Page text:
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Tuning up your 'About Me' page.

by Pete Mosley

Published: September 2017

Pete Mosley

Pete Mosley, Business Editor of craft&design

You may not realize it, but the About Me page on your website is a critical component of your online presence. You need to be careful how you use it, and you should make it into a place where your customer can really get to know, like and trust you. It should give them an insight into who you really are, and how you engage with the world. Specifically, it should be the place where people can go and find out about the values that drive your work along. Values really matter to buyers now – much more than they ever did. Why is this the case?

People who buy original crafts rarely buy on looks alone. People do still buy on impulse, but for someone on an average income, impulse buys are likely to be lower ticket items. For higher ticket items, people need to be persuaded by something above and beyond the object itself – and that tends to be the story of you, your values and way that the object came into being.

So, more and more, people go online to discover more about the maker – often well before making a purchase. And, interestingly, it doesn’t follow that they will then make the purchase online.

You need to make it easy for people to discover you and easy for people to find out more about what makes you tick. And, of course, they need to be able to uncover the story of your work too.

So – what needs to be on the About Me page to make this work?

1. A great picture of you.

I speak to a great many makers in all sorts of settings and know from this that a large number of you recoil at the thought of having a picture of your face on your website. That’s true across all age ranges and all levels of experience. Some of you revel in it, but that’s the minority!

Think again about what sort of picture you might need. It doesn’t have to be a classic head and shoulders portrait shot. It does have to be a really good quality high-resolution image, whatever it is – so what are the options?

You in your studio – photos of you at work can be a great way to let people see what you look like without it feeling like they might be scrutinizing you. Their eye will move around the image, taking in your face, your hands and whatever you are doing. Well – composed, a shot like this can be a really valuable way to build empathy with the viewer.

Interior shots – people are fascinated to see inside the artist’s world. Whether is the potter’s wheel or the designer’s palette we all like a sneak peek into that hidden world.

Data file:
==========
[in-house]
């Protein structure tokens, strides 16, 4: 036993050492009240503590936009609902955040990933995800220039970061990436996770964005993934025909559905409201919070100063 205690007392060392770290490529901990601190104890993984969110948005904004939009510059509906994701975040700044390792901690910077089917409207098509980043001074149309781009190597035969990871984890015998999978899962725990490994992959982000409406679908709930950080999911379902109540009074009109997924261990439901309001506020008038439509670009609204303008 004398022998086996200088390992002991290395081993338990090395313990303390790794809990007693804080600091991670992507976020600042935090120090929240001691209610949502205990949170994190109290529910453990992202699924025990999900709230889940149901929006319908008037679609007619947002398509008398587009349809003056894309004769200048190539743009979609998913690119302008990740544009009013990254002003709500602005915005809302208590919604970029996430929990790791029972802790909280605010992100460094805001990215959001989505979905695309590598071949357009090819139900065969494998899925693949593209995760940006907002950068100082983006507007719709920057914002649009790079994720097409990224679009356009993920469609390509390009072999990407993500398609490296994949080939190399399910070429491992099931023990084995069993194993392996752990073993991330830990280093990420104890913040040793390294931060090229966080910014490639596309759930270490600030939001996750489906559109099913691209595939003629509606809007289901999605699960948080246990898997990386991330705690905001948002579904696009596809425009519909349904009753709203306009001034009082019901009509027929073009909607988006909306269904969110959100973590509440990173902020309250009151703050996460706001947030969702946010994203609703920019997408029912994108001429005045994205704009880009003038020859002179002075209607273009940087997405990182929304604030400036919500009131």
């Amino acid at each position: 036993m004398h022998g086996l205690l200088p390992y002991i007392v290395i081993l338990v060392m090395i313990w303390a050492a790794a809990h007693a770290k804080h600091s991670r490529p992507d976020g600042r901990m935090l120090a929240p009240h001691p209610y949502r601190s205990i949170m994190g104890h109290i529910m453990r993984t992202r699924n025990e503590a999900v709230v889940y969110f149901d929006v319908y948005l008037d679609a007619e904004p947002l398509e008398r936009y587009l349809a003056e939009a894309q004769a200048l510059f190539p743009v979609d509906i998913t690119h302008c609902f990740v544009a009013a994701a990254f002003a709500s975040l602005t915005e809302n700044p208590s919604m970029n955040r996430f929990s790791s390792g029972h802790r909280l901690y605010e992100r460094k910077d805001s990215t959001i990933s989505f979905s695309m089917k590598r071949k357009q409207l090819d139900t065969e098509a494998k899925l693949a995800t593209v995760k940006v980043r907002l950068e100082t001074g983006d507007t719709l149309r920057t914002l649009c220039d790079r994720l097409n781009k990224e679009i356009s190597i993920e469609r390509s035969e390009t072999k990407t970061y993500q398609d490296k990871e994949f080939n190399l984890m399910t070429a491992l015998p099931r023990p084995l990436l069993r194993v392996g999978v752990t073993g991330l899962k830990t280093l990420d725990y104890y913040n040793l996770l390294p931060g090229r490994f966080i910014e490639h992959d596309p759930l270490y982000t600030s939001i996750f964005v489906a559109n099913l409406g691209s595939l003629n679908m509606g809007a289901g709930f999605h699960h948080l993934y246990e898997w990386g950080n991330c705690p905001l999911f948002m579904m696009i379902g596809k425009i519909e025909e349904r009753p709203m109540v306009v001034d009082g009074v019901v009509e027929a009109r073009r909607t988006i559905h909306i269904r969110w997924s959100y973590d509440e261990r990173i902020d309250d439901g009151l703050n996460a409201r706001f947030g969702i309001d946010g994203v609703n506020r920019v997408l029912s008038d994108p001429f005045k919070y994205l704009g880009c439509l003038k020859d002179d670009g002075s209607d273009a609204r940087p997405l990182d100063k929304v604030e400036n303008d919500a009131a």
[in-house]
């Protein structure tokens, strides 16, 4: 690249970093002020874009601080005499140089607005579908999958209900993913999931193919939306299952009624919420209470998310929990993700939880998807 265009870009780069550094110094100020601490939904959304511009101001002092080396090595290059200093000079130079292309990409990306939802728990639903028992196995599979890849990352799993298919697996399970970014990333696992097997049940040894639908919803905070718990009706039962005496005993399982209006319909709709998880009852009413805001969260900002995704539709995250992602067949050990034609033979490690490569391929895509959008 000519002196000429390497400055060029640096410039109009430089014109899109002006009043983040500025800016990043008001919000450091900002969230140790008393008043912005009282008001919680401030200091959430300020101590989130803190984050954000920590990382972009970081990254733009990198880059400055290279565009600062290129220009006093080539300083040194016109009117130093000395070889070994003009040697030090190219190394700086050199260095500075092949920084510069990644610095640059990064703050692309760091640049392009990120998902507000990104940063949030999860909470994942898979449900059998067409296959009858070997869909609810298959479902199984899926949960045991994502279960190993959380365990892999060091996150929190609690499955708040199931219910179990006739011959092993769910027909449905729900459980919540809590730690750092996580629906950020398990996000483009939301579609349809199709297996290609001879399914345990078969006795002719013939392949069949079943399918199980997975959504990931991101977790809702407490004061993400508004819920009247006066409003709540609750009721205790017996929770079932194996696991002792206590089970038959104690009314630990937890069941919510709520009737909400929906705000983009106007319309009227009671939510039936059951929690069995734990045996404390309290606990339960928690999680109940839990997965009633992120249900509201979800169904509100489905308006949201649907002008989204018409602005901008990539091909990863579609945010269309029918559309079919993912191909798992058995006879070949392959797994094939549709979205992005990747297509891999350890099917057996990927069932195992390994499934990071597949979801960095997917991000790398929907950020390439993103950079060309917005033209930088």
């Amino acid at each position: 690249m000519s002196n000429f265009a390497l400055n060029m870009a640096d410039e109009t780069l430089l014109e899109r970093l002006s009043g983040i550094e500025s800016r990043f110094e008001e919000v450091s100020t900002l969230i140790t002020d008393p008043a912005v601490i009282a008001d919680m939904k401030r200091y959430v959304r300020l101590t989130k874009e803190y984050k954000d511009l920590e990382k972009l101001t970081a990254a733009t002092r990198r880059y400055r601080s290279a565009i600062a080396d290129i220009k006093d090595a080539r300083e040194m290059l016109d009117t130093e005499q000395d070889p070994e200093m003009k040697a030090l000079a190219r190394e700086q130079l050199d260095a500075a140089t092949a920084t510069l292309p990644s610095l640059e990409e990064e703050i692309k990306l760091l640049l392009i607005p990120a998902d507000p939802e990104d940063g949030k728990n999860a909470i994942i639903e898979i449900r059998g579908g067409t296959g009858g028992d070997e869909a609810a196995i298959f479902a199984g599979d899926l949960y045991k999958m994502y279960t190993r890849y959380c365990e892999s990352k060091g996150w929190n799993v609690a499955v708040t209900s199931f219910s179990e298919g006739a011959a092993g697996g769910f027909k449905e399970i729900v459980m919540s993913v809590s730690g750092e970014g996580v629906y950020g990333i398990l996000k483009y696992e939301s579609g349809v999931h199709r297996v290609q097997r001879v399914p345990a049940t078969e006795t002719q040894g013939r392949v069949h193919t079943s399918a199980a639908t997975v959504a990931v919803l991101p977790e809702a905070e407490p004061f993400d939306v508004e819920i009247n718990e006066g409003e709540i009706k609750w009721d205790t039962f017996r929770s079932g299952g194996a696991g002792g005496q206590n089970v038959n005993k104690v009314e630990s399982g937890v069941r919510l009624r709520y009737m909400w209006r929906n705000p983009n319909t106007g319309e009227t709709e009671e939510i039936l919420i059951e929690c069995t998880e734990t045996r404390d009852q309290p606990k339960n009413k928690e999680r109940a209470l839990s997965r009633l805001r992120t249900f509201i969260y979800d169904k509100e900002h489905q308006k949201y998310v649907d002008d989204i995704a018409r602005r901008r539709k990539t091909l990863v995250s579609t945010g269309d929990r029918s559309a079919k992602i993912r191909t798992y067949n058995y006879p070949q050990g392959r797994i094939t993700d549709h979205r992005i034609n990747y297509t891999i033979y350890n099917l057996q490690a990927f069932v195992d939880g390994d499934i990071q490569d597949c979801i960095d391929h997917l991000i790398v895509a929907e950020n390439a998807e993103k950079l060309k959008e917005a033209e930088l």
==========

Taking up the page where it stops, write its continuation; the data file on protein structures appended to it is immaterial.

Work in progress – sparks flying in the forge, glass being blown, the cutting of a carving tool into a sheet of lino. These images portray energy. That energy carries over to the viewer too.

2. The story of you and your work

Your ‘about me’ page is not sales copy. It’s a glimpse of the real you. Be warm, talk about your work and life, and be human. Reveal a little bit of yourself and your values – where you work, what materials you work with, what your working environment is like. It doesn’t need to be an essay – afew short paragraphs will do.

3. Some news – and the offer of a newsletter.

A news section on your about me page offers an opportunity to keep the site fresh. Updated every couple of weeks a news listing encourages visitors to bookmark the page and come back. This, coupled with an invitation to join your email list, begins to show a willingness to engage. Encourage your visitor to start a conversation. Offer a product sheet or PDF catalogue in return for the email address. But beware – keep it up to date. People will jump off the page straight away if there’s only old news on show.

4. A bit of credibility

Don’t turn your About Me page into a list of past exhibitions – or expect your artists statement to do the work for you. If your typical customer isn’t familiar with language and structure of these, they become meaningless to all but a small number of your visitors. Talk about your experience and career highlights by all means, but in a conversational way.

5. Where to find your work

This is crucial information and should be easy to find from anywhere on your site. Sixty percent of crafts buyers browse online – and then go to a retail outlet, gallery or show to see the work for real before committing to the purchase. Make it easy for them to find you in the real world.

Oh Yes! And video.

We all instinctively understand the power of video, but so few of us use it.  Recent research shows that it’s the single most powerful way of all to connect with customers online. So there’s another instalment in this series dedicated specifically to video and how, where and why to use it.

 

 

 
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